Two weeks ago, the Crawford family moved into their dream house.
Sunday, they’ll open it up to the public as part of the Olympia Historical Society’s annual Holiday Tour of Historic Homes, a fundraiser for the society and the Bigelow House Museum.
“I am so blessed, and that means there’s a responsibility to share,” Monica Crawford said Monday.
The 2 1/2-story Meyer House, on East Bay Drive, has an expansive view of Budd Inlet, the Olympics and the state Capitol. Its columned façade, of concrete blocks made to resemble stone, is something to see as well.
The house is one of nine properties on the tour and one of five listed on the National Register of Historic Places.
“It’s a special experience for tour-goers to see such important historic resources,” said Shanna Stevenson of the historical society.
The Meyer house, a craftsman built in the early 20th century, has served as a sanatorium, a boarding house and a bed-and-breakfast. Monica and D.J. Crawford also plan to rent rooms and rent the property for events, as well as living there. Monica, a life coach, also plans to offer leadership retreats there.
“When I walked into this house, I thought, ‘It’s for everybody,’ ” Monica said. “It’s a great place for gathering and family.”
There’s certainly plenty of room. The house has six bedrooms and five baths, and thanks to its history, there are sinks in most of the bedrooms. One has a claw-foot tub under the windows.
The Crawfords, who previously lived in Summit Lake, had been looking for a new home for two years, and when they found this one, it seemed to be destiny.
It had everything they wanted: a three-bay garage for D.J. and a water feature — a small waterfall trickling down rocks in the backyard — and a water view for Monica.
It also has hardwood floors throughout, beautiful woodwork, an artesian well, a huge porch, and balconies on the second and third floor. There’s a tunnel that leads from the basement to East Bay Drive.
Despite all of that, the Crawfords hesitated at first because the house was just too big for the couple and daughter Paris, 16 and a junior at Capital High School. Son Jake is a freshman at San Diego State University.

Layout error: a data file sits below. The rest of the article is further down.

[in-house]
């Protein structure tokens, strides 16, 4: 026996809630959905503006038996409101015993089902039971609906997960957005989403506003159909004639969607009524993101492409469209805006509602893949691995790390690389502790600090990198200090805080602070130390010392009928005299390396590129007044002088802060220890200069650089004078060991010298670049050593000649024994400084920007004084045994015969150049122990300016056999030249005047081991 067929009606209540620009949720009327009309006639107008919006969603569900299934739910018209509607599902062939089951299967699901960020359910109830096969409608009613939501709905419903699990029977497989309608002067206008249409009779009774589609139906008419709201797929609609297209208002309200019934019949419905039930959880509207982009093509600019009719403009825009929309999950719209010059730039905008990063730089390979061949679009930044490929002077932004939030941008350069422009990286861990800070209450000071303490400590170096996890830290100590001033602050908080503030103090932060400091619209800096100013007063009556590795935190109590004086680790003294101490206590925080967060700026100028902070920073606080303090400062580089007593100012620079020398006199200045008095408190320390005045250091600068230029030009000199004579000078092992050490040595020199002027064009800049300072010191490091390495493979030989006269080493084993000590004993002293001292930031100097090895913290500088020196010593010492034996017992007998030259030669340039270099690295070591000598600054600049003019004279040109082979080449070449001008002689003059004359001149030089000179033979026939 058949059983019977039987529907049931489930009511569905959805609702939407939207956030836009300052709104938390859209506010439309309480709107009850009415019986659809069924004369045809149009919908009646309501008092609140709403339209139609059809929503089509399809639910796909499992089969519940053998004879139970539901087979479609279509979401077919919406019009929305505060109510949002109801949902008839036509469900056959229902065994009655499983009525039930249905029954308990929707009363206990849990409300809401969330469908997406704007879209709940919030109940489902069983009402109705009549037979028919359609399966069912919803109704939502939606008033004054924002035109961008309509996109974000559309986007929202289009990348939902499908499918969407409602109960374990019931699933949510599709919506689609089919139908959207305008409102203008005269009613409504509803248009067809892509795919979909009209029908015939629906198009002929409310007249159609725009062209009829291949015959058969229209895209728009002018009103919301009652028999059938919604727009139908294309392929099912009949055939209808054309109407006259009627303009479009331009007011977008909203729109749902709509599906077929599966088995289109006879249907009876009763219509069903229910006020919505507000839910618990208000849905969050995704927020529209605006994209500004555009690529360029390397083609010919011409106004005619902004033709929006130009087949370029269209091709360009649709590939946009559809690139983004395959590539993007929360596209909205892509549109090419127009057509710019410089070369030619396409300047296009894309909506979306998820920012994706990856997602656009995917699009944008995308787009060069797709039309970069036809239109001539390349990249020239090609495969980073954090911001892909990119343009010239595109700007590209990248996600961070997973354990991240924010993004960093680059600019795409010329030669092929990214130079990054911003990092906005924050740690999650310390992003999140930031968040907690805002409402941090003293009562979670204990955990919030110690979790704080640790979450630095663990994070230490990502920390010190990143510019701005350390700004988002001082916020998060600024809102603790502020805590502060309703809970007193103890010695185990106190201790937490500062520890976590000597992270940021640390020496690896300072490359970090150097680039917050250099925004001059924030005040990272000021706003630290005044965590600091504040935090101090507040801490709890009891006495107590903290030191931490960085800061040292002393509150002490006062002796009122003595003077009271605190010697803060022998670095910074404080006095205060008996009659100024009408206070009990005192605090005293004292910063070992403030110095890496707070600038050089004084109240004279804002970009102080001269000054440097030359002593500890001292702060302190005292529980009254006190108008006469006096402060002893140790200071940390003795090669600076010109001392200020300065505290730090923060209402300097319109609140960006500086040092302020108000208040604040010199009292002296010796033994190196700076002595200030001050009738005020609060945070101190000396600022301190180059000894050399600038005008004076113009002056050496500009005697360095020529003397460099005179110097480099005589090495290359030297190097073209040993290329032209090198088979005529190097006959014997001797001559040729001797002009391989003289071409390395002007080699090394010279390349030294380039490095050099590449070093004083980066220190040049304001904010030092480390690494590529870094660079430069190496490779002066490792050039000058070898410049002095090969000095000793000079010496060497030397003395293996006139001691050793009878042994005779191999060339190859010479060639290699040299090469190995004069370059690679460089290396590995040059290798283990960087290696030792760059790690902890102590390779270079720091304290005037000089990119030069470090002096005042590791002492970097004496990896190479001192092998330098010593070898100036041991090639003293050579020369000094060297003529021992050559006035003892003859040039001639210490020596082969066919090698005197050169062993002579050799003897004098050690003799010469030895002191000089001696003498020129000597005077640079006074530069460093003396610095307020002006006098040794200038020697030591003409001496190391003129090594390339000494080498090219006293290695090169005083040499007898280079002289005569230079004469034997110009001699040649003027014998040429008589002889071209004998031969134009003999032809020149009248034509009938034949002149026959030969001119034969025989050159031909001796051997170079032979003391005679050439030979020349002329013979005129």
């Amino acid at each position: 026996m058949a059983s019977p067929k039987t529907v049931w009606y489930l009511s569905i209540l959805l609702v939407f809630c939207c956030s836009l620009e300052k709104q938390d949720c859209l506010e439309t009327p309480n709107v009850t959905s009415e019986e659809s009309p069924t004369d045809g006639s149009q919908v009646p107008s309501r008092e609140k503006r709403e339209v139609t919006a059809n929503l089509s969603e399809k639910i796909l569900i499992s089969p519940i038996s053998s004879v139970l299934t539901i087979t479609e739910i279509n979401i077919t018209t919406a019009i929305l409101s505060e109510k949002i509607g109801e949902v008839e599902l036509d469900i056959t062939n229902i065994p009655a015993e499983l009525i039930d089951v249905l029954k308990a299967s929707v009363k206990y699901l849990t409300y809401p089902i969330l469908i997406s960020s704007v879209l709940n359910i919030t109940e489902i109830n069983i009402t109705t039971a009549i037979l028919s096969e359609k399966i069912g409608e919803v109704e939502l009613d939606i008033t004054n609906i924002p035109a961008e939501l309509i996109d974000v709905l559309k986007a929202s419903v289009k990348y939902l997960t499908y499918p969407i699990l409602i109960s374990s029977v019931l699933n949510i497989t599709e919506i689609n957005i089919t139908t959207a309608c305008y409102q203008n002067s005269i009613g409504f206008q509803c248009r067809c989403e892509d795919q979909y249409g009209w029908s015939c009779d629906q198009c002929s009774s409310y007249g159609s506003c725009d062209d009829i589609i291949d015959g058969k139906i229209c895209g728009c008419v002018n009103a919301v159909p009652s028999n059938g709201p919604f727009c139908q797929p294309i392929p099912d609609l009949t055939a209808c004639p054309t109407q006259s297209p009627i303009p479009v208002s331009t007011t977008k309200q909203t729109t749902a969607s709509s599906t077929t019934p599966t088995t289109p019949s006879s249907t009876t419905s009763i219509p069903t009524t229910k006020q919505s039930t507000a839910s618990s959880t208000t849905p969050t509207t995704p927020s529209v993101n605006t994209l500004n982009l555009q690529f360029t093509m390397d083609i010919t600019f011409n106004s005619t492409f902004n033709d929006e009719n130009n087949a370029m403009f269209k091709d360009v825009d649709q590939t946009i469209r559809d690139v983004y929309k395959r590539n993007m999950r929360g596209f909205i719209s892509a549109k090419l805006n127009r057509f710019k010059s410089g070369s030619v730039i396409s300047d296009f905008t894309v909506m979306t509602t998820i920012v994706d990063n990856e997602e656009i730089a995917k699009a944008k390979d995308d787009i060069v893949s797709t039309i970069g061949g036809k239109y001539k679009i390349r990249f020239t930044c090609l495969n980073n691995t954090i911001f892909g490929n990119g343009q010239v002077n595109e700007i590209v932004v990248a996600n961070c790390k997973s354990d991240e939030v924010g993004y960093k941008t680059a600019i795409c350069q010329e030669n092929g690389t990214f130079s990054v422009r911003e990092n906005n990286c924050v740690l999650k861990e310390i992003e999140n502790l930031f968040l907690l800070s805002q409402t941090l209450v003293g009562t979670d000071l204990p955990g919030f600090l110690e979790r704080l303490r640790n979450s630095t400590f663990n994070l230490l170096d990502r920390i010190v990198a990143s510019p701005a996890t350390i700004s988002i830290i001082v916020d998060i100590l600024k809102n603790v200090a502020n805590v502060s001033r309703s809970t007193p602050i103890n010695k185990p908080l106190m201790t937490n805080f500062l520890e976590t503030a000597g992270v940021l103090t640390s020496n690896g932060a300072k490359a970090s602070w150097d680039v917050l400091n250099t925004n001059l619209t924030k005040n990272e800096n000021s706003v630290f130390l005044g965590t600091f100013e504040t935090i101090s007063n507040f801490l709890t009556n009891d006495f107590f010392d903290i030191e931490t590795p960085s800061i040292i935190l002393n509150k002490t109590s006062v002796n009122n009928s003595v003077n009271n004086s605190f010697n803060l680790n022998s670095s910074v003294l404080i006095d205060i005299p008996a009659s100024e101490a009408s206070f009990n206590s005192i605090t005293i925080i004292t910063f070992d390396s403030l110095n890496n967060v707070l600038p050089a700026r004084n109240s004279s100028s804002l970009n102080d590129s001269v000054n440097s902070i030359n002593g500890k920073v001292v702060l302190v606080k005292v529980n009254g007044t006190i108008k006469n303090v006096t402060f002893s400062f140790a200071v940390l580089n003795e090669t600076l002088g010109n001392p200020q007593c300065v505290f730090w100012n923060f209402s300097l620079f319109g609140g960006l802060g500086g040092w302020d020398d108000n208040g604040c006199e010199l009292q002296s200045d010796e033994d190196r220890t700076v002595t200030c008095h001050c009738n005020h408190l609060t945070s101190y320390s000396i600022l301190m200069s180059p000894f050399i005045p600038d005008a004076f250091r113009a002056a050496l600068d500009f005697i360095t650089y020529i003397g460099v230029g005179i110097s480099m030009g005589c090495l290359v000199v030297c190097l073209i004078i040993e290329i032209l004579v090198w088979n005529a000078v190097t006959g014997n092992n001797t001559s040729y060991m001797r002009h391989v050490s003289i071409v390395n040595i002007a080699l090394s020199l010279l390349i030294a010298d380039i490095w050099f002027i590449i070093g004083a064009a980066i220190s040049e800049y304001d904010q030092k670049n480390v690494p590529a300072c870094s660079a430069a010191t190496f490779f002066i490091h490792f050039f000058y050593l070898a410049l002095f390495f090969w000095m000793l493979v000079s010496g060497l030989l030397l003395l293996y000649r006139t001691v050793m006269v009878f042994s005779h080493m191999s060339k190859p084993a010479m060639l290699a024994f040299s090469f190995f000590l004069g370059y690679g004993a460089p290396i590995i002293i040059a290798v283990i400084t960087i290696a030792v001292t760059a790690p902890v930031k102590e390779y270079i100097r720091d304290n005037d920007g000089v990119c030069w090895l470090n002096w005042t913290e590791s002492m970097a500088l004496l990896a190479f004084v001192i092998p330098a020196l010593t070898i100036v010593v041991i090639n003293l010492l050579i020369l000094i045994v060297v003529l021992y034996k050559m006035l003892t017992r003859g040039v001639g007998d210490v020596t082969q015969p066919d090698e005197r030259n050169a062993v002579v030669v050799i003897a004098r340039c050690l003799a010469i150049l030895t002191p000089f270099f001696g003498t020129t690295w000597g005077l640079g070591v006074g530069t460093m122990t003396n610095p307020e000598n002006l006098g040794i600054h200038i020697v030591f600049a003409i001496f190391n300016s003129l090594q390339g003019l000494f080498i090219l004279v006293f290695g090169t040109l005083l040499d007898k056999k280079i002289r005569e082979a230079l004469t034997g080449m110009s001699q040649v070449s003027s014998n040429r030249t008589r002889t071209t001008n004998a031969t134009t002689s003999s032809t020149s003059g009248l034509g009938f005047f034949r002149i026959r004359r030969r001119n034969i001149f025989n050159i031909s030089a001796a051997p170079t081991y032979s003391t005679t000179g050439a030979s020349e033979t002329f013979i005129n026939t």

“I was like, ‘There’s no way I want to take this on,’ ” Monica said. “I originally wanted to downsize. I woke up the next morning thinking, ‘It’s what we make this house into.’
“Community and connection are so important right now. If I can have that in my home and bring people together, what a gift for everybody.”
“With a historical house, you take care of it for a while,” D.J. said. “You just occupy it. You keep it nice for the next person.”
That’s how they wound up agreeing — before they’d even moved in — to open their new home for the tour. Monday, there were still some unpacked boxes sitting around along with holiday decorations.
“A great opportunity fell in our lap,” Monica said. “I just feel like it’s meant to be.”
Holiday Tour of Historic Homes
What: The annual tour showcases historically significant properties and raises money for the Olympia Historical Society and Bigelow House Museum.
When: Noon-4 p.m. Sunday.
Where: Bigelow House, 918 Glass Ave. NE, Olympia; Woman’s Club of Olympia, 1002 S. Washington St. SE, Olympia; and seven other historically significant properties.
Tickets: $20. Available Sunday at Bigelow House and the Woman’s Club. In advance at olympiahistory.org; Drees, 524 Washington St. SE, Olympia; Olympia Federal Savings, 421 Capitol Way S., Olympia, and 4310 Sixth Ave. SE, Lacey; and Thompson Furniture, 5407 Capitol Blvd., Tumwater.
Also on the tour: See a list of the featured homes at olympiahistory.org/2016-holiday-tour-of-homes.